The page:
Why JetBlue Needed a New Captain

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Landon Nordeman / Getty

JetBlue CEO David Neeleman

It was in mid 1984 and PeopleExpress was just beginning its descent. That wasn't obvious to everyone; even John Stossel, no easy touch, had give the rapidly expanding airline a smooch on 20/20. PeopleExpress had low fares, its own goofy counterairline culture and enthusiastic crewmembers and ground staff who were also stockholders. It had been started by a renegade entrepreneur named Don Burr. And it was growing like mad, even expanding service to London for $149 each way.

But I was commuting on PeopleExpress between Pittsburgh and New York City at the time and, week by week, I witnessed a company that was coming apart even as it continued to expand. PeopleExpess began to make U.S. Air look like a Swiss watch. The PeopleExpress staff was increasingly stressed and losing control of their system. Newark's dilapidated North Terminal, People's cut-rate home terminal, began to resemble a refugee center as flights were canceled without warning, rerouted or, it seemed, simply lost in the confusion. The smiles that greeted the airline's early days were being replaced by swarms of angry passengers.

PeopleExpress was gone by 1987, another example of a great concept that could not be sustained by the folks who got it off the ground. That's not going to happen to JetBlue. On Thursday the airline's board of directors pulled the ripcord on JetBlue's founder and CEO, David Neeleman in the wake of February's epic meltdown, in which a winter storm left thousands of passengers stranded. Some sat in JetBlue planes at JFK for up to 8 hours. You don't do that in a city where people get ticked off if a subway is delayed for 30 seconds.

The weather has certainly improved here in the Northeast, but things are still a little bumpy at JetBlue, and the board believed it was time to get the company in the hands of a first-class operations guy, Dave Barger, the COO. Barger has proven ops chops, having helped turn Continental around. (Although he certainly has to take some blame for February, too.) In some ways, dumping Neeleman isn't a surprising move. He's a great entrepreneur, but perhaps one of those types who is much better at innovating than operating. The skill sets are vastly different, and many entrepreneurs get bored by running a company and tend to step aside and move onto the next business once the newbie gets on its feet. "This is a natural evolution of our leadership structure as JetBlue continues to grow," Neeleman, 47, said in a statement.

The February disaster might have sped up that evolution. JetBlue has recovered somewhat, but there's plenty of room for improvement. JetBlue's on-time performance in March was 63.6% according to the Department of Transportation. That's second worst in the industry, and it flat out stinks. (US Airways is first, but you probably guessed.) The on-time rate improved marginally to 64.8% in April. More disconcertingly, while JetBlue increased traffic 11.6% in April, its capacity, the number of seats available, increased 12.8%. This is not progress.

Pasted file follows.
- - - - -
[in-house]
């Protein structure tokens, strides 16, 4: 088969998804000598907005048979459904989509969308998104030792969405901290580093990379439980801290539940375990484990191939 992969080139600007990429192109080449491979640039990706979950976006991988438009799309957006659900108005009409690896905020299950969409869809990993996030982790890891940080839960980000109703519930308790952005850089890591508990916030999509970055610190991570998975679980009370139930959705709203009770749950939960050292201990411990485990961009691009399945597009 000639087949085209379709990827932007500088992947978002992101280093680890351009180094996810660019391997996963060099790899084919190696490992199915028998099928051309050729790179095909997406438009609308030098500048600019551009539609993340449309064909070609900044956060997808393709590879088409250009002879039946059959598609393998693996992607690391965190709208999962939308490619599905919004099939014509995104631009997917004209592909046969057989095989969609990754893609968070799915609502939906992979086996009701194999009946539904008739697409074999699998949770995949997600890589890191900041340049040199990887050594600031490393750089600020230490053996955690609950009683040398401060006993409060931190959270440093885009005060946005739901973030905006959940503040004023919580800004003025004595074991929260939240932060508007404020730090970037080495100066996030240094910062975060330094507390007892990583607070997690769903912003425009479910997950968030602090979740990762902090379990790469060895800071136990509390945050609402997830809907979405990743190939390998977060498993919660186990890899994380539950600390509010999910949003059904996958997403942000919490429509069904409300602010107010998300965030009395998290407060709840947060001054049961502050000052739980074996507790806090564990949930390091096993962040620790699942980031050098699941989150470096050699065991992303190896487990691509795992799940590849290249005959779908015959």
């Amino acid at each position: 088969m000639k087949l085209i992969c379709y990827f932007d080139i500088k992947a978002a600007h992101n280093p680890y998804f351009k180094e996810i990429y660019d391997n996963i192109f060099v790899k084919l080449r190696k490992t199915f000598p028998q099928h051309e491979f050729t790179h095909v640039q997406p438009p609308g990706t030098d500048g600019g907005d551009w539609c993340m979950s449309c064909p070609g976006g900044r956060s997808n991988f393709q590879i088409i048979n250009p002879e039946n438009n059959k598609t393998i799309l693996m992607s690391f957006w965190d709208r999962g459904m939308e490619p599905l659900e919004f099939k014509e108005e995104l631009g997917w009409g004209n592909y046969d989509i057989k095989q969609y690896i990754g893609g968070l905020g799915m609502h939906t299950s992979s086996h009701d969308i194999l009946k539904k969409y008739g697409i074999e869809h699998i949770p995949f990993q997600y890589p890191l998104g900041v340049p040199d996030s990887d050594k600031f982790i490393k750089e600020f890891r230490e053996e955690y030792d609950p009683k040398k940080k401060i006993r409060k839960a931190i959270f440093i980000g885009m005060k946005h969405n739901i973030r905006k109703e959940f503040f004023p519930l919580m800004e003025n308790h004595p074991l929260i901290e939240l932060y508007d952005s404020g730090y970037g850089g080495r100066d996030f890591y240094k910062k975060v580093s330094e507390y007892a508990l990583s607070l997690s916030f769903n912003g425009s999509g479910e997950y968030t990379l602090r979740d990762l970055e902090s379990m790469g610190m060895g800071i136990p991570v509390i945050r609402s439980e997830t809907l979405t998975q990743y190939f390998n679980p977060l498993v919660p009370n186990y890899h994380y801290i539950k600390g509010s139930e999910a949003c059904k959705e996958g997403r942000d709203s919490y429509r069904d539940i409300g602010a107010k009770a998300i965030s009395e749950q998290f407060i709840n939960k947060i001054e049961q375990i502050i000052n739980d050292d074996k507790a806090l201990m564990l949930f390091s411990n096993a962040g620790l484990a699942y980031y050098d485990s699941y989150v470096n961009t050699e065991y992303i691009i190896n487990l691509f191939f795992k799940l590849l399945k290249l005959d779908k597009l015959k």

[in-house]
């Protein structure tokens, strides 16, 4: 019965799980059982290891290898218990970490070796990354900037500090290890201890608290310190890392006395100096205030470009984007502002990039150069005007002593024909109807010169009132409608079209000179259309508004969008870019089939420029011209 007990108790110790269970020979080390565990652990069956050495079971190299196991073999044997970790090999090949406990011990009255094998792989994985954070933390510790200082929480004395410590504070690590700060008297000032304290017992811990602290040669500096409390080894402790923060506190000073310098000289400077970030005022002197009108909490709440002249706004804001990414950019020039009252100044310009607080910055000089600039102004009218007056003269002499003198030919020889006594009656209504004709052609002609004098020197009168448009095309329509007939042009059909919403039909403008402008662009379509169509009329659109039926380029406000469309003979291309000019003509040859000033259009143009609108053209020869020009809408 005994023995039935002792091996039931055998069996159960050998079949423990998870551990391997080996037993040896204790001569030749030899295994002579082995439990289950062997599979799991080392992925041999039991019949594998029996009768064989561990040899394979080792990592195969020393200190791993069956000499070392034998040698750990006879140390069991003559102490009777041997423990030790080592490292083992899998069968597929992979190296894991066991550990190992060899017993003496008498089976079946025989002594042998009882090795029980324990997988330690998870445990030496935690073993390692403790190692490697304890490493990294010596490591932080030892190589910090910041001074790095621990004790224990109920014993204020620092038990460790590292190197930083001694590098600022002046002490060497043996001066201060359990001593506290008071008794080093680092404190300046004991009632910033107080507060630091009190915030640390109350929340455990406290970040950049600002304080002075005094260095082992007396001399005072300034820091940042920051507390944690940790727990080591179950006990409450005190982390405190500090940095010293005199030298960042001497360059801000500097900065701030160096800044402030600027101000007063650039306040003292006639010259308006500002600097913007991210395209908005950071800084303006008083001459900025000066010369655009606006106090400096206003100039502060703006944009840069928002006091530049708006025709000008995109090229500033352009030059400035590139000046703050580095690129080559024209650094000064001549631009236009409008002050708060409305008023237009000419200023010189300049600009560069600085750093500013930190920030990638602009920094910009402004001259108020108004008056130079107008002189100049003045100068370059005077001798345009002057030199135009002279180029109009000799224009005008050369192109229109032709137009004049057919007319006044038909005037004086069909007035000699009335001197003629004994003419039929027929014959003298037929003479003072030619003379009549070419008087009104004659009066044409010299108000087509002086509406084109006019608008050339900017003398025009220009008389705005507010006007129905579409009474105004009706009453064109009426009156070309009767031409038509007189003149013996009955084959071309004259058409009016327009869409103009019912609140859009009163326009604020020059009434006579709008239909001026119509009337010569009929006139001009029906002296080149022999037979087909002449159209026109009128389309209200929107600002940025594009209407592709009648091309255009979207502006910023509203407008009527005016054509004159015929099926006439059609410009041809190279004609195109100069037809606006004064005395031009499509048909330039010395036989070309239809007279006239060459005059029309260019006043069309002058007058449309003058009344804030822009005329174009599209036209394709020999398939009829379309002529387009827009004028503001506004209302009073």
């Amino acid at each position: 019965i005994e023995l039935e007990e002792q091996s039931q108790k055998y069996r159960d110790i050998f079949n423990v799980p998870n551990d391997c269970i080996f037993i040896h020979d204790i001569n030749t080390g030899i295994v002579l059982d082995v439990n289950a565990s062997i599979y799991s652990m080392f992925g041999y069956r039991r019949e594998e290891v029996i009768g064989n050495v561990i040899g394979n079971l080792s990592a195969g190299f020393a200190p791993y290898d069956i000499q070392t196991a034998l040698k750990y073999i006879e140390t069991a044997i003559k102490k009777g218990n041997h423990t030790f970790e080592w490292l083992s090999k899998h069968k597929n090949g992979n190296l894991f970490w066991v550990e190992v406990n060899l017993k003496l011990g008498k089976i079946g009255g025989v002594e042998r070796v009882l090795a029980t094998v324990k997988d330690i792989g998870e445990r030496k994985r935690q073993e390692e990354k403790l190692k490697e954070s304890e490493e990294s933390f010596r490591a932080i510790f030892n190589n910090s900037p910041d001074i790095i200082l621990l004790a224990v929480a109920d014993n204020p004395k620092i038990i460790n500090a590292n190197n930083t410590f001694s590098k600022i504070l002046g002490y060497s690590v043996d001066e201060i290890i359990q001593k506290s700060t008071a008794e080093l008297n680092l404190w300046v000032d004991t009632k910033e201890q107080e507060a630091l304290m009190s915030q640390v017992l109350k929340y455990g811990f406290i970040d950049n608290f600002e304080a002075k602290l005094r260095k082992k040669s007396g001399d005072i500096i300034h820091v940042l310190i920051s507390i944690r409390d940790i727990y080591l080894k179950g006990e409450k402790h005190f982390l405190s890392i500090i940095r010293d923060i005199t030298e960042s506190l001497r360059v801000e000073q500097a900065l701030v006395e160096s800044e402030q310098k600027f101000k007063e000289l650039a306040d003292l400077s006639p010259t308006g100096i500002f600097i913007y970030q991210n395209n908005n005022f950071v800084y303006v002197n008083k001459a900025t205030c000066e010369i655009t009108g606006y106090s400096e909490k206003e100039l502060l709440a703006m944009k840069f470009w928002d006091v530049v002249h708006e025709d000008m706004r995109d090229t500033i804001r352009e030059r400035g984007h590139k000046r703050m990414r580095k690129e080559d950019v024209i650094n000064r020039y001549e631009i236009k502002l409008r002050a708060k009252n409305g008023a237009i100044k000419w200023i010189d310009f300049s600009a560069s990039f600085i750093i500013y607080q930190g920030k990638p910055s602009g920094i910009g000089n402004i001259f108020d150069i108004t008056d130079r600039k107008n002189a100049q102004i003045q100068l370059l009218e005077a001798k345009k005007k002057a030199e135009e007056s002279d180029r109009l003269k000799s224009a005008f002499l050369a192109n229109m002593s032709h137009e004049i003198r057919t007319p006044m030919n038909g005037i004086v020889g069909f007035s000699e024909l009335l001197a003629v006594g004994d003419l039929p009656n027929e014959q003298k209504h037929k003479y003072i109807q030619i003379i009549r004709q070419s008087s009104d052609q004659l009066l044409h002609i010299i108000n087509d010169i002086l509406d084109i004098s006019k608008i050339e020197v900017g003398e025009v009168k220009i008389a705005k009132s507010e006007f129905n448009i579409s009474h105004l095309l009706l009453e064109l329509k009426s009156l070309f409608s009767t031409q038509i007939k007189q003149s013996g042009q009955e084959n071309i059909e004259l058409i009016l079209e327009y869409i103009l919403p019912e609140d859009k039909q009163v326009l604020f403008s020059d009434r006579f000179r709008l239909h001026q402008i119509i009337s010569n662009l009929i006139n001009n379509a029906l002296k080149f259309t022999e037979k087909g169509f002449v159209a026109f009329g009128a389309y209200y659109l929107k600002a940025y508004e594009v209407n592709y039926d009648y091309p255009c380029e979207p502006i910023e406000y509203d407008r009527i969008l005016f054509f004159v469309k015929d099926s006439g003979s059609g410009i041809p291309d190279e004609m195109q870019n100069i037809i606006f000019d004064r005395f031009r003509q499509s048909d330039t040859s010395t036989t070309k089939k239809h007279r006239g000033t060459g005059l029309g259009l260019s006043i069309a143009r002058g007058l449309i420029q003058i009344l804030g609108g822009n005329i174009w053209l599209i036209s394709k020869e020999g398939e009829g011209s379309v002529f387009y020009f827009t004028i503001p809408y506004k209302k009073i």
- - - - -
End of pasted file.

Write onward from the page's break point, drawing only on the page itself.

Neeleman has been justly praised, in TIME and elsewhere, for brilliantly formulating JetBlue's strategy and getting it off the ground. You'd be surprised how easy it is to start an airline in the U.S. (Unless your name is Virgin America and the industry freaks about the prospect of a Richard Branson-linked competitor entering the domestic industry.) There are plenty of planes to lease, and loads of pilots to fly them. And that's exactly why hundreds of airline start ups have sprung to life and augered in since the industry was deregulated in 1978.

But by the time Neeleman was assembling JetBlue, he had already launched three airlines, including Morris Air, which he sold to Southwest, and WestJet in Canada. Forced by a non-compete clause with Southwest to stay on the sidelines, he spent years figuring out JetBlue. He raised a ton of capital so he could weather any early storms or cut-throat price wars. He bought brand new Airbus A320s to give customers confidence; he equipped them with satellite TVs and gave you enough seat room so that you could open a newspaper without slapping the passenger next to you. He ran the company out of New York's under-utilized JFK airport as opposed to the tumultuous LaGuardia. He clarified pricing so that you needed a computer only to book a flight and not figure out the rules. He treated his employees like he actually cared about them, so they are not the quietly seething, underpaid survivors serving at the majors. The result is a thing of beauty — when it runs right.

Oh, that. To make amends with passengers, JetBlue created a Customer Bill of Rights that pays off when flights have long delays. It is now touting the most legroom in coach, a priceless perk for those of us in the 6-foot plus category. And the carrier continues to expand, most recently to San Francisco.

But a guy like Neeleman — constantly thinking of new ideas, doing the what-if stuff, puzzling over overseas expansion — becomes less useful as CEO when it's more important to know exactly how many crewmembers you need in Miami next week, or whether you are sufficiently hedged on fuel costs. So as chairman of the board, make that non-executive chairman, he'll have more time to figure out ways of improving the airline industry. And that could keep a body occupied for years.